Blogger based in Mexico’s deadly Ciudad Juárez wins Knight fellowship, press freedom award

Spanish journalist Judith Torrea, author of the blog Ciudad Juárez, en la Sombra del Narcotráfico (Ciudad Juárez, in the Shadow of Drug Trafficking), won the Reporters Without Borders Press Freedom award and was selected to be one of the 2011-12 International Knight Fellows.

Torrea, who has lived in Mexico’s most dangerous city – Ciudad Juárez – since 2009, has been covering drug trafficking, organized crimes, and immigration for 14 years. In April 2010, she won the Ortega y Gasset Prize for Digital Journalism for her blog.

The Reporters without Borders (RSF) award was a category at the “Best of Blogs” competition organized by the German radio station Deutsche Welle . RSF called her site, “a courageous blog about drug cartel activities, government repression and police corruption” in an region where many journalists are forced into exile for their coverage.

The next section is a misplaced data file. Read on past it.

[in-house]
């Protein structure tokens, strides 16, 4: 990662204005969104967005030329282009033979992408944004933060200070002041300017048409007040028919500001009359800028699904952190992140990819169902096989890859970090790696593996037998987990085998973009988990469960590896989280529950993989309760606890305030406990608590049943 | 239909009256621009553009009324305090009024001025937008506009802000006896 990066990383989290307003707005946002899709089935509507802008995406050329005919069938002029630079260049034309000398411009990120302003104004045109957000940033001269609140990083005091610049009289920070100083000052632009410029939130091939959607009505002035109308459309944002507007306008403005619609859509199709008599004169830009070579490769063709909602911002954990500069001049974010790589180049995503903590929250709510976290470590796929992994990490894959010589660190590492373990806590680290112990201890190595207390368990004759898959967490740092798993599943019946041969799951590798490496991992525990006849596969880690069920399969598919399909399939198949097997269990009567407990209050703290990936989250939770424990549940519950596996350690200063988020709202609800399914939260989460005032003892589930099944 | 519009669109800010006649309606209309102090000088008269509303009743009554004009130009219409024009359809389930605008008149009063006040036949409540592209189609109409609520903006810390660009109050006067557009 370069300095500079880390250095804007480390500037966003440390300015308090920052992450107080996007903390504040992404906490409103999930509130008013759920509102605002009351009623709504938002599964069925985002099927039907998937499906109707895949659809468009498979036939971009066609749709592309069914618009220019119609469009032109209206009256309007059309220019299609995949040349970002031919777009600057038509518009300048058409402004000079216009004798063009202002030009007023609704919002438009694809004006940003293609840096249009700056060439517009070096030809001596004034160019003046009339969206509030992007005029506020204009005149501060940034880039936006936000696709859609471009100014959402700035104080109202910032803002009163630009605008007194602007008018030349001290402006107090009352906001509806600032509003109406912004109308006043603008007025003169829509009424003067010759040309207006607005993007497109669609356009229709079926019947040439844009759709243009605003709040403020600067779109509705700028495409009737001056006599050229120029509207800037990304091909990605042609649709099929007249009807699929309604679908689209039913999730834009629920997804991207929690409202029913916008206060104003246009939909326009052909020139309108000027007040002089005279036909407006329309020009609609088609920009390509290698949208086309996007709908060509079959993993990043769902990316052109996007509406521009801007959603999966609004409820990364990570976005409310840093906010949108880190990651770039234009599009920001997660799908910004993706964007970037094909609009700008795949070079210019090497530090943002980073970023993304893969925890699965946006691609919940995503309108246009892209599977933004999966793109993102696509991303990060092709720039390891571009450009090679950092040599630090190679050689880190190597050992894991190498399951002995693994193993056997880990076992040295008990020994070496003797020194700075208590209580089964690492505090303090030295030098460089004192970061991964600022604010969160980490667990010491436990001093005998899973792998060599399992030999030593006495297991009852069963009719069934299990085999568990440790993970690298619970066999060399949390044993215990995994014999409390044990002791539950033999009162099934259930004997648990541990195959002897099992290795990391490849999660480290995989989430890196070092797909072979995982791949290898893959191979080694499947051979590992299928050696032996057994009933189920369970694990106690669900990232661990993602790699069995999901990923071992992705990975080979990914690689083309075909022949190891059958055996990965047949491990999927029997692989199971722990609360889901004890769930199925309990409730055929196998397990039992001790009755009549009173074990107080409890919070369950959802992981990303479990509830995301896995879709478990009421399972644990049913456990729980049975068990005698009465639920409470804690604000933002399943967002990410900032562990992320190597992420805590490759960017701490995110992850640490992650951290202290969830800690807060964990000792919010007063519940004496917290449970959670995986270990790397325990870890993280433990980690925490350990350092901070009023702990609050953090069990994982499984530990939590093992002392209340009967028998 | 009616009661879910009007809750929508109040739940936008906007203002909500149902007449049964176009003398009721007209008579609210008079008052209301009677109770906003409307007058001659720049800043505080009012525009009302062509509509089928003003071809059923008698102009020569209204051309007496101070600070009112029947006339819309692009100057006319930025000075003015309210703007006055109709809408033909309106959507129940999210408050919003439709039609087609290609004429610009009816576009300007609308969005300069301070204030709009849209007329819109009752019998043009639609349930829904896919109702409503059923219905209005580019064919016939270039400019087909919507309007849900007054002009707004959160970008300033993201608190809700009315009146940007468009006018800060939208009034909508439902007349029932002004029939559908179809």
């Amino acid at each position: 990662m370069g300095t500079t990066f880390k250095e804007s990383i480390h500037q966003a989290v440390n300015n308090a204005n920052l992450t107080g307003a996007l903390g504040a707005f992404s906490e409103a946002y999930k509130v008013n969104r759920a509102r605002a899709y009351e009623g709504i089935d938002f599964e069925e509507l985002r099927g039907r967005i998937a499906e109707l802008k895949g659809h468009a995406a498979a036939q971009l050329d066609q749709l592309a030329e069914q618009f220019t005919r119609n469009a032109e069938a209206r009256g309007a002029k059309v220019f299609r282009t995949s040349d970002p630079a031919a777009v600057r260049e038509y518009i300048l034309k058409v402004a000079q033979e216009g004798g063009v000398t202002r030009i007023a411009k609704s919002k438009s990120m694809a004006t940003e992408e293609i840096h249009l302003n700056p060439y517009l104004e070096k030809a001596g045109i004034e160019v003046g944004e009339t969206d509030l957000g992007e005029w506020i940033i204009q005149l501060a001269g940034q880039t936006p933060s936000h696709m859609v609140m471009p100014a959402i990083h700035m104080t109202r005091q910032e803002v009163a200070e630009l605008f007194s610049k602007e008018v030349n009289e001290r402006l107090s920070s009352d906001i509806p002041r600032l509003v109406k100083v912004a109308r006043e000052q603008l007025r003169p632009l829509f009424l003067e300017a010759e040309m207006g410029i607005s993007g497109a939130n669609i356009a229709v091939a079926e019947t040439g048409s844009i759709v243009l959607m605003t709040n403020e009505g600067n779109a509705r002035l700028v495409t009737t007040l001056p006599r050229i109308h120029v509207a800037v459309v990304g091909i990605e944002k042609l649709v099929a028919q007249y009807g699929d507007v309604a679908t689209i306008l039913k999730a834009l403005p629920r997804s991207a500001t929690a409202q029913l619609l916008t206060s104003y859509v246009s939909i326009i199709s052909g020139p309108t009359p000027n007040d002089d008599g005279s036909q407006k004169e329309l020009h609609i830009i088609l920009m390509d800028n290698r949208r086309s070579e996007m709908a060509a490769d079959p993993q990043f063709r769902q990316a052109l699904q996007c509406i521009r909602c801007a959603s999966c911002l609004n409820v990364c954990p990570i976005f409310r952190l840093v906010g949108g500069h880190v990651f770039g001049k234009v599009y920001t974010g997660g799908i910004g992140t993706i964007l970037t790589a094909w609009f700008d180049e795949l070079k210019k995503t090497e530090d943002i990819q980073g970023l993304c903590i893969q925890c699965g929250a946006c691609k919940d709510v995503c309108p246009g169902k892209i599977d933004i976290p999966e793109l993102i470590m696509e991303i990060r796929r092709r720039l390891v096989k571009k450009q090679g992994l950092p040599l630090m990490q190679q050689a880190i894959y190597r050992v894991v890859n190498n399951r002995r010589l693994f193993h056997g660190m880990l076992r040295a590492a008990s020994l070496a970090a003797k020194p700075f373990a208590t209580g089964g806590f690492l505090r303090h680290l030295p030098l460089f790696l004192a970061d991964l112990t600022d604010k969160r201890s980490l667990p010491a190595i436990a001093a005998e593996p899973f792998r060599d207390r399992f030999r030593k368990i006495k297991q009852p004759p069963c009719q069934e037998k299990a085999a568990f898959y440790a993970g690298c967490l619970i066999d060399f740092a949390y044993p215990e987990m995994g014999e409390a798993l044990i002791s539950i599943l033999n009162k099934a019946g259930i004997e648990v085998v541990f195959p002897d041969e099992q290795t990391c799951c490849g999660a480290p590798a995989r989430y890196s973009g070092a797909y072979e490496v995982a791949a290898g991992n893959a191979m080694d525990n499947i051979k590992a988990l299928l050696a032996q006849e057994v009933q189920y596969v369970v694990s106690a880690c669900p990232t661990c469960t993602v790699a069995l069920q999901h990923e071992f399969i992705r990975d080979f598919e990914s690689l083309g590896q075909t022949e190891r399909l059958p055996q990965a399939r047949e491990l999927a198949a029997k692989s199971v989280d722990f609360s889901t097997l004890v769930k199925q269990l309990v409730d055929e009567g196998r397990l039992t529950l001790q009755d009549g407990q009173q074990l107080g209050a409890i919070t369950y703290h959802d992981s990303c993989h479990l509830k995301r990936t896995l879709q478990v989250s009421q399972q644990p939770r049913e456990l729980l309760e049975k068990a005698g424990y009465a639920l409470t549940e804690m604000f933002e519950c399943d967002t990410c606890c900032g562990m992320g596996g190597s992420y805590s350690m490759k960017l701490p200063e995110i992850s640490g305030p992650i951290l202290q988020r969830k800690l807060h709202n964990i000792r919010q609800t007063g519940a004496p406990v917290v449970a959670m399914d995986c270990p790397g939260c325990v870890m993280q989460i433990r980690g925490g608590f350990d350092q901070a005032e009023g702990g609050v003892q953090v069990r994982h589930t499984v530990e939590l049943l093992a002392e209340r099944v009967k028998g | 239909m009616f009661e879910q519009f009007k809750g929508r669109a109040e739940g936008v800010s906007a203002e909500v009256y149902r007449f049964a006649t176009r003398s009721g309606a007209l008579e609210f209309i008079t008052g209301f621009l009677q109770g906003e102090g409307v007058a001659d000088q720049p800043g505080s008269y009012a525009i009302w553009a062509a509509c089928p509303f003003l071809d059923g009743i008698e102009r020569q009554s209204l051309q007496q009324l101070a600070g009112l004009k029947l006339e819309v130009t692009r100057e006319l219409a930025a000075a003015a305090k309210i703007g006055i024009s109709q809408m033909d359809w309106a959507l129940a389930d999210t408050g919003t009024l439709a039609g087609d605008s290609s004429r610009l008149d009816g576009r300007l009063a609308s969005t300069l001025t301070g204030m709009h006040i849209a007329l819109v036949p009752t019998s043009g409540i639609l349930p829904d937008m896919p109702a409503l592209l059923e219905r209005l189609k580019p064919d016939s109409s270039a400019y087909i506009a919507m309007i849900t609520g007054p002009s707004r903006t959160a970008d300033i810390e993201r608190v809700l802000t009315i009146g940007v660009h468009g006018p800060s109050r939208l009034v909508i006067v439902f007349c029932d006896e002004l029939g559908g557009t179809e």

As a recipient of an International Knight Fellowship, Torrea will spend a year in residence at Stanford University, where she will receive a stipend and be able to freely attend courses and seminars at the school. She plans to study citizen journalism in areas like Juárez and examine ways to improve drug trafficking coverage in Mexico.

The other fellowship recipient from Latin America is Jorge Imbaquingo, the managing editor for Ecuador’s Diario Hoy newspaper, who plans to work on a platform for digitizing and publicizing corruption records in his country.

The fellowships are funded by the John S. and James L. Knight Foundation, the Lyle and Corrine Nelson International Journalism Fund, and Yahoo! Inc.

Other Related Headlines:
» Knight Center (Blog gives Spanish journalist freedom to report from 'world’s most violent city')

Note from the editor: This story was originally published by the Knight Center’s blog Journalism in the Americas, the predecessor of LatAm Journalism Review.